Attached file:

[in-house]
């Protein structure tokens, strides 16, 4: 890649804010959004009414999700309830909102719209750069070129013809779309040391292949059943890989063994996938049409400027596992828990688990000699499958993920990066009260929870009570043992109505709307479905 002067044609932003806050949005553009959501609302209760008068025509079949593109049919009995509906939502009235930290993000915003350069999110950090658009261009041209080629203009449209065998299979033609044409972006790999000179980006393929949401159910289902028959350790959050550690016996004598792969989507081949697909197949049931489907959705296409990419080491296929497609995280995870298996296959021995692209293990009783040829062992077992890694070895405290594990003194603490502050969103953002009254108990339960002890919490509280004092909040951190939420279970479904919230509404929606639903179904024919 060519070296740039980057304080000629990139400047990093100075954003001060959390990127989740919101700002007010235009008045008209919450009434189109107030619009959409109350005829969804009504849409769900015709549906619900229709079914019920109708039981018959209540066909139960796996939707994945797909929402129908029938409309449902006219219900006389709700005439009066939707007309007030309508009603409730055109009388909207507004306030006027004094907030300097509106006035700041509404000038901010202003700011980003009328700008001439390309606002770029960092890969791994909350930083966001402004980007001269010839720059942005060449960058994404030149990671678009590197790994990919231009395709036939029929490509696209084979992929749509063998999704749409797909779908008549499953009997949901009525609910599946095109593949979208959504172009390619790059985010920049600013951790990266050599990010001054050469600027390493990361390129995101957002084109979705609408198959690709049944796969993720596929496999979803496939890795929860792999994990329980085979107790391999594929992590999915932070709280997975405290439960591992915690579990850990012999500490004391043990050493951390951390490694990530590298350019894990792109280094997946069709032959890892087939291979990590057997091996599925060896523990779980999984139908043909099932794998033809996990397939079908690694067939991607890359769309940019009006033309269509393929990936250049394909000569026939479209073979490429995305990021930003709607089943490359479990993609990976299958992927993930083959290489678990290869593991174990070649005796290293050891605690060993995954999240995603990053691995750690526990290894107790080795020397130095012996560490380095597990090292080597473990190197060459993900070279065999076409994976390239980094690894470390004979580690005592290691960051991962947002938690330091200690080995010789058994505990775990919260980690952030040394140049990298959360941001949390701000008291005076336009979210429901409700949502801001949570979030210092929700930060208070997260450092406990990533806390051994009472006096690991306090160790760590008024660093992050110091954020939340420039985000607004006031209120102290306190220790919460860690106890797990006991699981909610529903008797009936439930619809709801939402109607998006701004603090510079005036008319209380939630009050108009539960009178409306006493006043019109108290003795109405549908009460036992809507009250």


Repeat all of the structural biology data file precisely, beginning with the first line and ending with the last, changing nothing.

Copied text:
[in-house]
């Protein structure tokens, strides 16, 4: 890649804010959004009414999700309830909102719209750069070129013809779309040391292949059943890989063994996938049409400027596992828990688990000699499958993920990066009260929870009570043992109505709307479905 002067044609932003806050949005553009959501609302209760008068025509079949593109049919009995509906939502009235930290993000915003350069999110950090658009261009041209080629203009449209065998299979033609044409972006790999000179980006393929949401159910289902028959350790959050550690016996004598792969989507081949697909197949049931489907959705296409990419080491296929497609995280995870298996296959021995692209293990009783040829062992077992890694070895405290594990003194603490502050969103953002009254108990339960002890919490509280004092909040951190939420279970479904919230509404929606639903179904024919 060519070296740039980057304080000629990139400047990093100075954003001060959390990127989740919101700002007010235009008045008209919450009434189109107030619009959409109350005829969804009504849409769900015709549906619900229709079914019920109708039981018959209540066909139960796996939707994945797909929402129908029938409309449902006219219900006389709700005439009066939707007309007030309508009603409730055109009388909207507004306030006027004094907030300097509106006035700041509404000038901010202003700011980003009328700008001439390309606002770029960092890969791994909350930083966001402004980007001269010839720059942005060449960058994404030149990671678009590197790994990919231009395709036939029929490509696209084979992929749509063998999704749409797909779908008549499953009997949901009525609910599946095109593949979208959504172009390619790059985010920049600013951790990266050599990010001054050469600027390493990361390129995101957002084109979705609408198959690709049944796969993720596929496999979803496939890795929860792999994990329980085979107790391999594929992590999915932070709280997975405290439960591992915690579990850990012999500490004391043990050493951390951390490694990530590298350019894990792109280094997946069709032959890892087939291979990590057997091996599925060896523990779980999984139908043909099932794998033809996990397939079908690694067939991607890359769309940019009006033309269509393929990936250049394909000569026939479209073979490429995305990021930003709607089943490359479990993609990976299958992927993930083959290489678990290869593991174990070649005796290293050891605690060993995954999240995603990053691995750690526990290894107790080795020397130095012996560490380095597990090292080597473990190197060459993900070279065999076409994976390239980094690894470390004979580690005592290691960051991962947002938690330091200690080995010789058994505990775990919260980690952030040394140049990298959360941001949390701000008291005076336009979210429901409700949502801001949570979030210092929700930060208070997260450092406990990533806390051994009472006096690991306090160790760590008024660093992050110091954020939340420039985000607004006031209120102290306190220790919460860690106890797990006991699981909610529903008797009936439930619809709801939402109607998006701004603090510079005036008319209380939630009050108009539960009178409306006493006043019109108290003795109405549908009460036992809507009250």